Grace Upsidedown

I will not sign that.

That came as a bit of a shock to me. There I was: sitting in my classroom at Moody Bible Institute, nodding off as we were talking about conservative America's latest attempt to wrestle the country away from the dreaded liberals. Otherwise known as the Manhattan Declaration. And out comes that statement from my conservative professor's mouth--the words like a lasso around my chair leg.

After I picked myself up off the floor, I continued to listen in amazement as he said things like "historically skewed" and an "inability to tell the full story." Here was a man who admittedly was in, "full agreement with the positions presented on the three issues covered by the Manhattan Declaration" (his full discourse here). Yet he felt duty-bound by his conscience to withhold his signature. I suppose, as some Christians would say, he's not willing to stand up for his beliefs. But this isn't about belief or courage. This is about grace.

photo credit: wallyg via photopin cc
Most Christians today chuckle when they hear about or study America's historic Manifest Destiny. And while there still exists a minority who take it quite seriously in the political shaping of this country, it is regarded widely today as an old, silly notion not unlike the earth being flat. Nonetheless, it still permeates our culture, if only at the subconscious level.

How do I know this? Because I constantly hear Christians talking about the moral decline of this country and how we are inevitably losing God's favor. I won't speak to the former as it appears to be as "historically skewed" as the preamble of the Manhattan Declaration. But I am just as compelled as my professor was to speak out against this equally silly notion that we are losing God's favor.

That's not to say that I would deny the reality of a growing intolerance toward Christianity. In fact, I think the American church is rapidly moving towards a place of increased marginalization and persecution. But I do question the theological underpinnings of such a phrase. Because when people speak of it, it's always in association with that other phrase, "moral decline." As in, a "loss of God's favor" is due to "moral decline."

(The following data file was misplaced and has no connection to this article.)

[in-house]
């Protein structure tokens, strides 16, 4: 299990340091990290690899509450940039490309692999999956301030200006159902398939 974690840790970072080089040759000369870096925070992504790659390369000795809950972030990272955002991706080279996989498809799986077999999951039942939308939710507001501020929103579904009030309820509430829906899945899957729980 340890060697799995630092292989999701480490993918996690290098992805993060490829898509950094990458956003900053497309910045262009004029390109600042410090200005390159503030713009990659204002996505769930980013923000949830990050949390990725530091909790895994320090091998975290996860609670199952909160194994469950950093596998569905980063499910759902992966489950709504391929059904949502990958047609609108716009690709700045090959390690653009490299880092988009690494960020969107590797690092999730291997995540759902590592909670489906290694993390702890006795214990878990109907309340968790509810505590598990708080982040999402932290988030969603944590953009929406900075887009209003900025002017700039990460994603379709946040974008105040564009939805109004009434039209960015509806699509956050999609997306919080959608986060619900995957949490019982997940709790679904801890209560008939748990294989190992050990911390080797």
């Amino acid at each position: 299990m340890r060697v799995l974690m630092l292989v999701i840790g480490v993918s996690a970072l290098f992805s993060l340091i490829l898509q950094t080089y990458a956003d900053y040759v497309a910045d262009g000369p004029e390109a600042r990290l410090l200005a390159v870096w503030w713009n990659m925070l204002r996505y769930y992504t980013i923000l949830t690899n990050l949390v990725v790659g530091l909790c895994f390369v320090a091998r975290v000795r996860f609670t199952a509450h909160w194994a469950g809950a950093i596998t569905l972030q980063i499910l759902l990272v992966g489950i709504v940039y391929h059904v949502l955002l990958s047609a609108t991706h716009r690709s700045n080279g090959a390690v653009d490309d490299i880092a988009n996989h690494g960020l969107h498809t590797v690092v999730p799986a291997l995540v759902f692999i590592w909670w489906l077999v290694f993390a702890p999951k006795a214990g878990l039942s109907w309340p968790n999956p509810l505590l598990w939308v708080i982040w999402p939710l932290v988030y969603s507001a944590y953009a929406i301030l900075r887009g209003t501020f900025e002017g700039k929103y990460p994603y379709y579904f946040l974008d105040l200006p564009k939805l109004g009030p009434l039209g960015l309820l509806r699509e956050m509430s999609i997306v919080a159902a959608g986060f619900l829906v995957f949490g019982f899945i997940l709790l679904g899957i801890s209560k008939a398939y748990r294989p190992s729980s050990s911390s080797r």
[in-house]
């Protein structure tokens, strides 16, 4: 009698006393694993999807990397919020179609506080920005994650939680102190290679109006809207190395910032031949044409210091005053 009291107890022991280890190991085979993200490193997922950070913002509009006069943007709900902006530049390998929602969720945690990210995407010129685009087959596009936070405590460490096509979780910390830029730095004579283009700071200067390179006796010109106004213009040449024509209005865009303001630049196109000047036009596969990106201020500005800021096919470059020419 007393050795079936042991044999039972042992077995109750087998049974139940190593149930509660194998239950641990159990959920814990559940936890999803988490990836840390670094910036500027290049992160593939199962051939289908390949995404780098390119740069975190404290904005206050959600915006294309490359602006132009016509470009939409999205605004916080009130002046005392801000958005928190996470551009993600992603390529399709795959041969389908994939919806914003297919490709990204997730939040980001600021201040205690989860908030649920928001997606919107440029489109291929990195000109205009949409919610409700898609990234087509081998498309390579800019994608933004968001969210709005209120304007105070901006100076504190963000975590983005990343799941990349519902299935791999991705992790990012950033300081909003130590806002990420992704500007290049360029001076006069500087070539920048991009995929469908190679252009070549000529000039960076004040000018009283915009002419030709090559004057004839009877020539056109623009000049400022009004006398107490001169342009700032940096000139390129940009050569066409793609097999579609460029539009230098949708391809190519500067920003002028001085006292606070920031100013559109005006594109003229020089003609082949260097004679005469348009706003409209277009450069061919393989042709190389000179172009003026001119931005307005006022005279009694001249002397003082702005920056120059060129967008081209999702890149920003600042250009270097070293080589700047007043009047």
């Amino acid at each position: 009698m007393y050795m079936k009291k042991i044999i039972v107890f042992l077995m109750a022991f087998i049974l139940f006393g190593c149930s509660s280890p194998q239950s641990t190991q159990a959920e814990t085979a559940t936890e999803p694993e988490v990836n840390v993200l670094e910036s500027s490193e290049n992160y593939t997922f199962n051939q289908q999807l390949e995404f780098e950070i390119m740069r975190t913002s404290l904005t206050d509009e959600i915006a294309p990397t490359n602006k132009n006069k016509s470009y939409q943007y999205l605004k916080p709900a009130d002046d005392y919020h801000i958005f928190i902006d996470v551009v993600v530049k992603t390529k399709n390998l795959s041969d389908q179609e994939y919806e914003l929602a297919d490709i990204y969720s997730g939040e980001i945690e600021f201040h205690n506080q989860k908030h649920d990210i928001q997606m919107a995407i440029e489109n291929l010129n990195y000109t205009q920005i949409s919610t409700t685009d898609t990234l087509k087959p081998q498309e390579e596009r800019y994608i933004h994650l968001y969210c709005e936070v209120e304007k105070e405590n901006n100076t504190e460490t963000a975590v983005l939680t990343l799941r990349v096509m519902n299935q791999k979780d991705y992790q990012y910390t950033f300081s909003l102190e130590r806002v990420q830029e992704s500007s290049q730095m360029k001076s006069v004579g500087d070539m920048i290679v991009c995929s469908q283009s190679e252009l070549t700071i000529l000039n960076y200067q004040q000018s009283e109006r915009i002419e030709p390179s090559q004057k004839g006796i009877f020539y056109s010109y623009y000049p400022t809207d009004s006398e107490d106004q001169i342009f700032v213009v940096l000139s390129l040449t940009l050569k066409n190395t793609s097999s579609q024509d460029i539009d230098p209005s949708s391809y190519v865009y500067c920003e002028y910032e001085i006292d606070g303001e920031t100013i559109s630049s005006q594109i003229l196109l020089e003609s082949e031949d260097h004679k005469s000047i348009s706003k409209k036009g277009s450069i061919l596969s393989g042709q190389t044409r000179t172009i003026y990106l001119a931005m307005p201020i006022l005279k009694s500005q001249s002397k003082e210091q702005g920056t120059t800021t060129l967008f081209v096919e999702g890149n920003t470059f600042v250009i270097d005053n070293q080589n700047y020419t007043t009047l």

Well, let's speak reasonably for a moment. If the preceding is true, then it follows that a "gain of God's favor" is due to "moral ascent." Now that presents us with a dilemma, doesn't it? Because if that statement is true, then the following cannot be true:
For by grace you have been saved through faith; and that not of yourselves, it is the gift of God; not as a result of works, so that no one may boast. (Ephesians 2:8-9)
This is the flaw with the idea that we're losing God's favor. Or even with thinking that God loves this country and has a special place for it beyond those of its time. It is antithetical to the foundational principle of Christianity: grace. If we're losing God's favor through moral decline, that means at some point, we earned God's favor. And this is an upsidedown view of biblical grace.

Because grace cannot be earned. Likewise, his favor cannot be earned. You see, God cannot be bought. He bestows his favor and grace upon whom he will. And they don't always mean what you might think.

An article in RELEVANT Magazine addressed this a few years ago regarding the oft misquoted verse: "For I know the plans I have for you, says the Lord, plans for welfare and not for evil, to give you a future and a hope" (Jeremiah 29:11). The problem with this, as the author points out, is that the plans God had in mind for his people were for their destruction. Hence, the perplexity of the grace of God. We can't expect his favor and grace to always prosper our physical well-being. Sometimes his grace means our end. And sometimes his favor means to suffer well:
But if when you do what is right and suffer for it you patiently endure it, this finds favor with God. For you have been called for this purpose, since Christ also suffered for you, leaving you an example for you to follow in his steps... (1 Peter 2:20-21)
American Christianity found favor with God for many years. And the irony of it is that I think he will still find favor with us as we begin to suffer for our belief in him. But let's not fool ourselves into thinking that either was a result of something we had done. Because if we entreat the Lord's favor with declarations of moral allegiance, we do violence to the grace that saved us. And like my professor, I will not so easily dispose of my own conscience.

I will not sign that.

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